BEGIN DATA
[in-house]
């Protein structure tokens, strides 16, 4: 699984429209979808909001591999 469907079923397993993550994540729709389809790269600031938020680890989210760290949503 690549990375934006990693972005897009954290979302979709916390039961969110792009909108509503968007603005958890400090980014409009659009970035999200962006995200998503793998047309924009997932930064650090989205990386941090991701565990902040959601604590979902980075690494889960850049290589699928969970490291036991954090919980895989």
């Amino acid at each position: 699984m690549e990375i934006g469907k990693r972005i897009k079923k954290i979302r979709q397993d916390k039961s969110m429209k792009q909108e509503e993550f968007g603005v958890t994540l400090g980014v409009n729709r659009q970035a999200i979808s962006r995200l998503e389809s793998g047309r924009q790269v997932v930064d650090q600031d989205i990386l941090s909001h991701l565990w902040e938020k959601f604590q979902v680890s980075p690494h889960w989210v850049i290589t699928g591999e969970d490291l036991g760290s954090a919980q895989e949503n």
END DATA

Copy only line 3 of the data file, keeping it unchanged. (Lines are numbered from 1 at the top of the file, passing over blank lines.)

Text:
């Amino acid at each position: 699984m690549e990375i934006g469907k990693r972005i897009k079923k954290i979302r979709q397993d916390k039961s969110m429209k792009q909108e509503e993550f968007g603005v958890t994540l400090g980014v409009n729709r659009q970035a999200i979808s962006r995200l998503e389809s793998g047309r924009q790269v997932v930064d650090q600031d989205i990386l941090s909001h991701l565990w902040e938020k959601f604590q979902v680890s980075p690494h889960w989210v850049i290589t699928g591999e969970d490291l036991g760290s954090a919980q895989e949503n």